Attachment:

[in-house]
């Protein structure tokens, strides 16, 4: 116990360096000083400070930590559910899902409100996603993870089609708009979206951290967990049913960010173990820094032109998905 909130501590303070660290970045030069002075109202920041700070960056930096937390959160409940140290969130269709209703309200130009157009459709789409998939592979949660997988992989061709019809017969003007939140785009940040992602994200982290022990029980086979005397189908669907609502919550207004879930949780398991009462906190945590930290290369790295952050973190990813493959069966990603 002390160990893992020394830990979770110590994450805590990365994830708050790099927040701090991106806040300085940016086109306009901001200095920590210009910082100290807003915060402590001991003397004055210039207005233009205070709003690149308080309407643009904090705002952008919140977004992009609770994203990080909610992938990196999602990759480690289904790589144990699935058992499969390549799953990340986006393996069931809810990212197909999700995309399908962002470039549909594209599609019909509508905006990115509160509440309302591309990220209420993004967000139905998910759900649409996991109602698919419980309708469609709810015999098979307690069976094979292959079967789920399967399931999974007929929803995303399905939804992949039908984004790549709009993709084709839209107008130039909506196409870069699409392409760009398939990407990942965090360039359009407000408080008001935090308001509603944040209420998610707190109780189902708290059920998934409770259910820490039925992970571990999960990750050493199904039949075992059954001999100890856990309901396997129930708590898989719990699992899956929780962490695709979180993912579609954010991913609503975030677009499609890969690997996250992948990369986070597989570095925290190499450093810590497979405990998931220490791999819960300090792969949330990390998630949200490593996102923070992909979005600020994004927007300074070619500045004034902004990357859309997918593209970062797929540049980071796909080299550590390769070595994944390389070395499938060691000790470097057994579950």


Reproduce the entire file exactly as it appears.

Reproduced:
[in-house]
């Protein structure tokens, strides 16, 4: 116990360096000083400070930590559910899902409100996603993870089609708009979206951290967990049913960010173990820094032109998905 909130501590303070660290970045030069002075109202920041700070960056930096937390959160409940140290969130269709209703309200130009157009459709789409998939592979949660997988992989061709019809017969003007939140785009940040992602994200982290022990029980086979005397189908669907609502919550207004879930949780398991009462906190945590930290290369790295952050973190990813493959069966990603 002390160990893992020394830990979770110590994450805590990365994830708050790099927040701090991106806040300085940016086109306009901001200095920590210009910082100290807003915060402590001991003397004055210039207005233009205070709003690149308080309407643009904090705002952008919140977004992009609770994203990080909610992938990196999602990759480690289904790589144990699935058992499969390549799953990340986006393996069931809810990212197909999700995309399908962002470039549909594209599609019909509508905006990115509160509440309302591309990220209420993004967000139905998910759900649409996991109602698919419980309708469609709810015999098979307690069976094979292959079967789920399967399931999974007929929803995303399905939804992949039908984004790549709009993709084709839209107008130039909506196409870069699409392409760009398939990407990942965090360039359009407000408080008001935090308001509603944040209420998610707190109780189902708290059920998934409770259910820490039925992970571990999960990750050493199904039949075992059954001999100890856990309901396997129930708590898989719990699992899956929780962490695709979180993912579609954010991913609503975030677009499609890969690997996250992948990369986070597989570095925290190499450093810590497979405990998931220490791999819960300090792969949330990390998630949200490593996102923070992909979005600020994004927007300074070619500045004034902004990357859309997918593209970062797929540049980071796909080299550590390769070595994944390389070395499938060691000790470097057994579950």